Markesan High School student Matthew Schoenecker wore these two shirts to school:
He also wore one that "contains no images of weapons but displays text reading 'IF GUNS KILL PEOPLE, I GUESS PENCILS misspell words CARS drive drunk & SPOONS make people fat.'"
Schoenecker was told that he could not wear T-shirts that either depict weapons or even mention the word "gun." The school dress code bans
Clothing or articles displaying obscenities, suggestive slogans and/or images, nudity, gangs, crime, violence, occult worship, slanderous or harassing material, encouragement of disruptive behavior, weapons, beer/alcohol, tobacco, marijuana or other drug designs are prohibited.
Likely unconstitutional, said U.S. District Judge Lynn Adelman, in Schoenecker v. Koopman, decided Friday, granting a preliminary injunction blocking the school from enforcing the rule against Schoenecker. The T-shirts contain presumptively protected speech, the judge held, notwithstanding the school's argument that the first two shirts "do not convey specific, unambiguous messages." Because the images on the shirts "are pure speech, in that they contain images and words that convey a message," they are presumptively covered by the First Amendment even if they are "ambiguous and open to interpretation," and lack "a narrow, succinctly articulable message."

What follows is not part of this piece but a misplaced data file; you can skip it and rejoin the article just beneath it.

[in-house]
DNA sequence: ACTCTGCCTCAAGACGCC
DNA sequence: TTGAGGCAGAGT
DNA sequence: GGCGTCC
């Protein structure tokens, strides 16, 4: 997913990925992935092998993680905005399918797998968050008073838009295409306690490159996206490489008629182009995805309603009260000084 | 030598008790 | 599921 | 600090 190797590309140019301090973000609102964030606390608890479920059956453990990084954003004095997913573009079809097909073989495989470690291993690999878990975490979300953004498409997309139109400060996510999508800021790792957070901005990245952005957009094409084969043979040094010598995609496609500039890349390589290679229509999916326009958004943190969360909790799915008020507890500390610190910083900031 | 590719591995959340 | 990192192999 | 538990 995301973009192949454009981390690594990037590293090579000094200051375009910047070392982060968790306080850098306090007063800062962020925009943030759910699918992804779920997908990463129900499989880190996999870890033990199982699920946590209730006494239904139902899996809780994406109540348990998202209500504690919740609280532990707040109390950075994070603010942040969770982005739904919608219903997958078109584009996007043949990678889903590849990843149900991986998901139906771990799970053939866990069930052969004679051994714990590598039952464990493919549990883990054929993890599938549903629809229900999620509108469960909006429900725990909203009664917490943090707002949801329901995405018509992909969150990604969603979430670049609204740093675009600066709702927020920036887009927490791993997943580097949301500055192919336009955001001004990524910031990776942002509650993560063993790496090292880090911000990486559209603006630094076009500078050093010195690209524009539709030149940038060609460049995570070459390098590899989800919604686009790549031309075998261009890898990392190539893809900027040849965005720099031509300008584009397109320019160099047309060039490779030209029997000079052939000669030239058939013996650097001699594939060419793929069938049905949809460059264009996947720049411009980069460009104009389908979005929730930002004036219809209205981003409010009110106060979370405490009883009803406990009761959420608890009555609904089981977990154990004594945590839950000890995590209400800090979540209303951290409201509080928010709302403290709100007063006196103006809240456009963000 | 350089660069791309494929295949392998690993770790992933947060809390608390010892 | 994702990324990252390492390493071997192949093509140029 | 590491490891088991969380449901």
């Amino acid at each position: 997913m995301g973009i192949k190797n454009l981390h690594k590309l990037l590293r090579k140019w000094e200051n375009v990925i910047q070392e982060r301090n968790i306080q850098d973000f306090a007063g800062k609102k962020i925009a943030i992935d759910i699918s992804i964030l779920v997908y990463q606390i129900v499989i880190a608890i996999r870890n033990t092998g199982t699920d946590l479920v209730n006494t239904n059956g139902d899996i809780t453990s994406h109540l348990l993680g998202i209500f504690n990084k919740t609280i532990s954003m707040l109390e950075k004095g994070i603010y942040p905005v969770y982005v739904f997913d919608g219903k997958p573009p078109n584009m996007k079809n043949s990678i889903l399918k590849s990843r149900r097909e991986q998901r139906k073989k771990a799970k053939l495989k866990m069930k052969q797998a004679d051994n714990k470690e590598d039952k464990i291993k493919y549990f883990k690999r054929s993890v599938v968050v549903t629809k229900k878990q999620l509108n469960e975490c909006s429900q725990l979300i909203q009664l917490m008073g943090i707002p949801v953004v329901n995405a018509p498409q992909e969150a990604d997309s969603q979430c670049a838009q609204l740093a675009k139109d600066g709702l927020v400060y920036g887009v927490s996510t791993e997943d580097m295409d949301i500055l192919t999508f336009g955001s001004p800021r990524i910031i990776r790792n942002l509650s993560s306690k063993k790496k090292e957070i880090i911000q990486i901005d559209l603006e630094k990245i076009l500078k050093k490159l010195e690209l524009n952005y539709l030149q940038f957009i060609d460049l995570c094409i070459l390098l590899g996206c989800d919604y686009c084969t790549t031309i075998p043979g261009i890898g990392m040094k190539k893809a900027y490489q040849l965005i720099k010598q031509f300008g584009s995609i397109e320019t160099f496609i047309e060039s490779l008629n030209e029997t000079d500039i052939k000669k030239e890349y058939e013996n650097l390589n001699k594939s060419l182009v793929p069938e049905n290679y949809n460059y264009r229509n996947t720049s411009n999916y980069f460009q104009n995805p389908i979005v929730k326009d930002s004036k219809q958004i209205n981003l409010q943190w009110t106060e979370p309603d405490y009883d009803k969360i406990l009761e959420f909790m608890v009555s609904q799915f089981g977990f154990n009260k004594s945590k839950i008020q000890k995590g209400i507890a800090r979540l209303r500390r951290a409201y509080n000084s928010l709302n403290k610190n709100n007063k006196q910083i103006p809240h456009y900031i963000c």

And this presumption wasn't rebutted by a sufficient showing of "likely ... substantial disruption" (the Tinker v. Des Moines Indep. School Dist. Standard):
To show that he reasonably believed that the T-shirts would be likely to cause substantial disruption, the defendant [principal] cites the following facts. First, he states that staff members working at the school told him that the shirts "made them uncomfortable and concerned about school safety," especially because the plaintiff wore the shirts shortly after the shooting at Marjory Stoneman Douglas High School in Parkland, Florida. Second, he notes that some students at Markesan High School participated in a walkout to protest school gun violence and to remember the 17 victims killed in the Parkland shooting, and that some Markesan students in general are concerned about a shooting occurring at their school. Third, the defendant states that "class instruction was disrupted on multiple occasions due to student discussions and arguments about the [plaintiff's] shirts." Finally, the defendant states that, after the plaintiff filed this lawsuit and news outlets came to the school to interview him, students became distracted by the news crews and had disruptive discussions during class about the media presence.